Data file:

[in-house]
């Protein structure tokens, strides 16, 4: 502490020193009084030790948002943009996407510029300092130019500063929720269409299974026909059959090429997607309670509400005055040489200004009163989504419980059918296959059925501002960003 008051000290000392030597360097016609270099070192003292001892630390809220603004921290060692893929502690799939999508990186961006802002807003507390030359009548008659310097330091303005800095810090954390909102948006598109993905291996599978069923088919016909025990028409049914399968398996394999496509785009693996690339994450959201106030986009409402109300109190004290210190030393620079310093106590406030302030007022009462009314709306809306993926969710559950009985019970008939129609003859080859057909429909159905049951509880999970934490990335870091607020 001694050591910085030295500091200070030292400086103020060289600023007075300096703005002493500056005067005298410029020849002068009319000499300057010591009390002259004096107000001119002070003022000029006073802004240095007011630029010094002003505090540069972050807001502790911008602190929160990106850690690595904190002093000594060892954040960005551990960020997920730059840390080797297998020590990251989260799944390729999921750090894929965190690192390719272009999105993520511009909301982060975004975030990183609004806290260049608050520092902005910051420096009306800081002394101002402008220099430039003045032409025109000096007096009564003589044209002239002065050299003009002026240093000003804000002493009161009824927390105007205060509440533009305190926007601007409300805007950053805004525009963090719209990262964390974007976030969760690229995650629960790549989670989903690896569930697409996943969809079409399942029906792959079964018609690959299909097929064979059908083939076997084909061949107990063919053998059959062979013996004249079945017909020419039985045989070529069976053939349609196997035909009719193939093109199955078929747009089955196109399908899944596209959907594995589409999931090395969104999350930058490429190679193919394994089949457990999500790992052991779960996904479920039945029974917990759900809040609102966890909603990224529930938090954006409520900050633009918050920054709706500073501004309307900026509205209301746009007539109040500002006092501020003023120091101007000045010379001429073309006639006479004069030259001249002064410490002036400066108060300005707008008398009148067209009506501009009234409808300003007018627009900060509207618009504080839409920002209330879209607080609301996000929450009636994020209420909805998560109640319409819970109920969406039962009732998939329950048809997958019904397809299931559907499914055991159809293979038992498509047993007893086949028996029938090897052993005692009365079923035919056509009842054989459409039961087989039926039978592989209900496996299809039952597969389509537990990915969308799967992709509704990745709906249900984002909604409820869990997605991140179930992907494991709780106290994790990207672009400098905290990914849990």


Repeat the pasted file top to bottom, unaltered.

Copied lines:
[in-house]
């Protein structure tokens, strides 16, 4: 502490020193009084030790948002943009996407510029300092130019500063929720269409299974026909059959090429997607309670509400005055040489200004009163989504419980059918296959059925501002960003 008051000290000392030597360097016609270099070192003292001892630390809220603004921290060692893929502690799939999508990186961006802002807003507390030359009548008659310097330091303005800095810090954390909102948006598109993905291996599978069923088919016909025990028409049914399968398996394999496509785009693996690339994450959201106030986009409402109300109190004290210190030393620079310093106590406030302030007022009462009314709306809306993926969710559950009985019970008939129609003859080859057909429909159905049951509880999970934490990335870091607020 001694050591910085030295500091200070030292400086103020060289600023007075300096703005002493500056005067005298410029020849002068009319000499300057010591009390002259004096107000001119002070003022000029006073802004240095007011630029010094002003505090540069972050807001502790911008602190929160990106850690690595904190002093000594060892954040960005551990960020997920730059840390080797297998020590990251989260799944390729999921750090894929965190690192390719272009999105993520511009909301982060975004975030990183609004806290260049608050520092902005910051420096009306800081002394101002402008220099430039003045032409025109000096007096009564003589044209002239002065050299003009002026240093000003804000002493009161009824927390105007205060509440533009305190926007601007409300805007950053805004525009963090719209990262964390974007976030969760690229995650629960790549989670989903690896569930697409996943969809079409399942029906792959079964018609690959299909097929064979059908083939076997084909061949107990063919053998059959062979013996004249079945017909020419039985045989070529069976053939349609196997035909009719193939093109199955078929747009089955196109399908899944596209959907594995589409999931090395969104999350930058490429190679193919394994089949457990999500790992052991779960996904479920039945029974917990759900809040609102966890909603990224529930938090954006409520900050633009918050920054709706500073501004309307900026509205209301746009007539109040500002006092501020003023120091101007000045010379001429073309006639006479004069030259001249002064410490002036400066108060300005707008008398009148067209009506501009009234409808300003007018627009900060509207618009504080839409920002209330879209607080609301996000929450009636994020209420909805998560109640319409819970109920969406039962009732998939329950048809997958019904397809299931559907499914055991159809293979038992498509047993007893086949028996029938090897052993005692009365079923035919056509009842054989459409039961087989039926039978592989209900496996299809039952597969389509537990990915969308799967992709509704990745709906249900984002909604409820869990997605991140179930992907494991709780106290994790990207672009400098905290990914849990």